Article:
Instead of worrying, educate yourself about the symptoms of breast cancer so that you know what to look for and how to proceed if you suspect you have the disease.

Let’s face it: As women, we all have wondered whether we might be next to be diagnosed with breast cancer – especially if we have a family member who has been diagnosed with the disease. And men don’t really worry since their risk of contracting breast cancer is significantly lower, although breast cancer does affect men as well.

But speculation only leads to worry. Following are symptoms that can indicate breast cancer.

A lump in the breast, no matter the location or size

The first sign of breast cancer is usually a lump or mass. It can be painless, hard and have uneven edges, or it can be tender, round and soft. The key is getting checked by a doctor if you feel anything unusual on or around your breasts.

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Nipple discharge

Nipples have ducts, which means that discharge, regardless of the color, is normal. What is not normal and could be a sign of breast cancer is when the discharge contains blood or oozes from the areola surrounding the nipple.

Heightened sense of smell

Doctors aren’t quite sure how cells communicate using smell. But research has found that a heightened sense of smell can indicate a risk factor of breast and ovarian cancer.

Unusual swelling

If there is no reason for your breast to swell, such as infection from breastfeeding or an injury, get checked.

Nipple retraction

Do you notice your nipple turning inward and staying that way, when it normally does not? Make an appointment with your doctor to determine if there’s an issue.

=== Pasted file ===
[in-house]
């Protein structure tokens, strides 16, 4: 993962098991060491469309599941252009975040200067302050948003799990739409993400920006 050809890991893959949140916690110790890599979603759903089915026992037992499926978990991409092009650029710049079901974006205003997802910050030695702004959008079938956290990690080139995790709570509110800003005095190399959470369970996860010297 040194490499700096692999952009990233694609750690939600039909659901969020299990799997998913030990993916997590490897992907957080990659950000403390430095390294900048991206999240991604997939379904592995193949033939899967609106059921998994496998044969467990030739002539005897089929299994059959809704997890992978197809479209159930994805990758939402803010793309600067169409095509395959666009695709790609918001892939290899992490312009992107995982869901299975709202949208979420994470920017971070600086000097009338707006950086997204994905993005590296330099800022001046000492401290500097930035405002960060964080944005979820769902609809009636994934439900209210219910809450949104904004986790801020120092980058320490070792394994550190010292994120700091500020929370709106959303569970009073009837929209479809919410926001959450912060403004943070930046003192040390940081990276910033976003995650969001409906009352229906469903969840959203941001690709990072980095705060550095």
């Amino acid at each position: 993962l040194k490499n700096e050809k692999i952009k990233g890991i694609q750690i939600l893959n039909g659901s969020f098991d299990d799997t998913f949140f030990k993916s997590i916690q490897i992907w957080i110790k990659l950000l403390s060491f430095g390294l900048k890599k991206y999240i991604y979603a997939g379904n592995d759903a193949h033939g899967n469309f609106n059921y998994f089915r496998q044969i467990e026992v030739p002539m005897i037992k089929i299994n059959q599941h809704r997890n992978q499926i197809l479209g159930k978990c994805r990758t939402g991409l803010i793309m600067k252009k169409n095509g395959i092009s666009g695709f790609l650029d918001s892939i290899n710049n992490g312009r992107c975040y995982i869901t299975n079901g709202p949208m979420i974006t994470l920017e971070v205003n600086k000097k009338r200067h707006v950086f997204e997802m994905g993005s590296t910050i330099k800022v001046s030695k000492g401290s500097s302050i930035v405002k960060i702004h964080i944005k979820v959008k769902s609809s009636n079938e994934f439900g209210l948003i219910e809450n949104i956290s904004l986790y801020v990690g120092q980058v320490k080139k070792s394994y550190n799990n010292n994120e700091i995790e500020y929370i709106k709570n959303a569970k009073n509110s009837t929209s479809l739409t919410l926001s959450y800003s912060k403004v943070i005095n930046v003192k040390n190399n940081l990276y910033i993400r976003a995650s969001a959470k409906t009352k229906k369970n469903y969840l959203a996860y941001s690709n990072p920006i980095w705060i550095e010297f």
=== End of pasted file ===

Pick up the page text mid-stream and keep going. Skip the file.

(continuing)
Redness or peeling and flaking of the skin on your breast or nipple

Any change in the condition of your skin or breast could indicate an abnormality underneath.

Finally, it’s better to be safe than sorry. In the early stages, breast cancer may not have any symptoms at all. If you have a gut feeling that something’s not right, make an appointment and get yourself screened.

“The most important piece of advice for women is to get your screening mammograms,” said Maria Nelson, MD, assistant professor of clinical surgery at Keck School of Medicine of USC and a breast surgeon at the USC Norris Comprehensive Cancer Center of Keck Medicine of USC.

By Heidi Tyline King

As one of the eight original National Cancer Institute (NCI)-designated comprehensive cancer centers in the United States, USC Norris Comprehensive Cancer Center at Keck Medicine of USC is one of the preeminent academic medical institutions in the country. If you are in the Los Angeles area, make an appointment by calling (800) USC-CARE (800-872-2273) or visiting https://cancer.keckmedicine.org/request-an-appointment/.